Where’s the Money for Energy Entrepreneurs? Our Podcast Previewing the Conference on Clean Energy Has Some Hints

Last week the organizers of the Fourth Conference on Clean Energy, coming up November 18 and 19 at the Hynes Convention Center in Boston, asked me to host a panel discussion on the funding climate for new clean-energy ventures. In a teleconference recorded October 28, I asked four leaders from the local venture capital and public-financing communities—all members of the conference’s investor advisory board—to talk about the challenges facing energy entrepreneurs in today’s unsettled economic climate, and about how the funding picture for alternative-energy ventures might change under an Obama or a McCain administration. Now we’re publishing the recording as a podcast (about 28 minutes long), which you can listen to using the orange player below.

The guests whose voices you’ll hear include:

You can also download an MP3 of the podcast and listen to it on your iPod or any other mobile media player.

Podcast, small icon
Clean Energy Investing Podcast Download

Instructions: Right-click (control-click on a Mac) on the link above. Select “Save link as” to save the file to your hard drive. To listen to the podcast on your iPod or iPhone, open iTunes, click on File > Add to Library, find the saved MP3 file, add it to your iTunes library, and then sync your device.

I’d like to thank the conference organizers, including the Massachusetts Technology Transfer Center and the Massachusetts Hydrogen Coalition, for inviting me to host the podcast. Lois Paul & Partners, which is handling public relations for the Conference on Clean Energy, took care of the podcast logistics, recording, and editing.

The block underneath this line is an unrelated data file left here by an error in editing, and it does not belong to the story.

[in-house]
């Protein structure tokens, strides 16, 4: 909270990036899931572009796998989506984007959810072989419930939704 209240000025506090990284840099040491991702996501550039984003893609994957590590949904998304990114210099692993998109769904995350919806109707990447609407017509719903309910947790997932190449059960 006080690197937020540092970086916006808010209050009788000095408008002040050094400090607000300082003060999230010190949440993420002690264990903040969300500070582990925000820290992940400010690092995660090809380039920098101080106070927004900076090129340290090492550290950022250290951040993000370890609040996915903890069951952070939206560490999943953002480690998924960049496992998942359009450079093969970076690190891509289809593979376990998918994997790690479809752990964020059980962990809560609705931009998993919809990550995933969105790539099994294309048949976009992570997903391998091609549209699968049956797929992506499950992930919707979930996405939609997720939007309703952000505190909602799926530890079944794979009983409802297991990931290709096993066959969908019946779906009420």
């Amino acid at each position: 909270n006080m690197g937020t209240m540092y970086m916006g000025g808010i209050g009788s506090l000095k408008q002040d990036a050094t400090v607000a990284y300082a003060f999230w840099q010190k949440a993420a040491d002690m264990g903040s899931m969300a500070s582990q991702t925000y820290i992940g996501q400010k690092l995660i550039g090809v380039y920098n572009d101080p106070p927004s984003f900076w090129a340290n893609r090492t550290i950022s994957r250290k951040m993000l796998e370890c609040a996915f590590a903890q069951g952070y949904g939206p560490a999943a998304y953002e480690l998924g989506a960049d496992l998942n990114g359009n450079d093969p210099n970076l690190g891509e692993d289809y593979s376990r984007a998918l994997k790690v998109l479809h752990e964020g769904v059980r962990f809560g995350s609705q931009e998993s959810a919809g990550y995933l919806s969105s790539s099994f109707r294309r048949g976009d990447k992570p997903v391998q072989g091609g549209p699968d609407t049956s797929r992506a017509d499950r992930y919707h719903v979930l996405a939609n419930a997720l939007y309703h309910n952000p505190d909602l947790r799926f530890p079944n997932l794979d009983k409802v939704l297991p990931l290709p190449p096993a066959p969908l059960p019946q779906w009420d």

Wade Roush is a freelance science and technology journalist and the producer and host of the podcast Soonish. Follow @soonishpodcast

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One response to “Where’s the Money for Energy Entrepreneurs? Our Podcast Previewing the Conference on Clean Energy Has Some Hints”

  1. I own a hydropower site at 130 Riverdale Street in Northbridge, MA. I restored a Holyoke turbine built in 1901 that harnesses 1/3 of the energy available at the site. I have been granted a 50% loan to install a modern Kaplan turbine capable of harnessing all the energy at the site. Since 2006, I have been trying to get FERC approval of the expansion, and they have found three applications “patently deficient”. The millpond at the site was created in 1753, but the FERC demands information as if it had never been in existence. Last year, I was a member of the Energy Facilities Siting Board (EFSB) and I communicated with 27 state and federal agencies that might be concerned about the expansion. The FERC says I didn’t do enough by communicating with the 27 agencies. Any ideas about how to get FERC approval?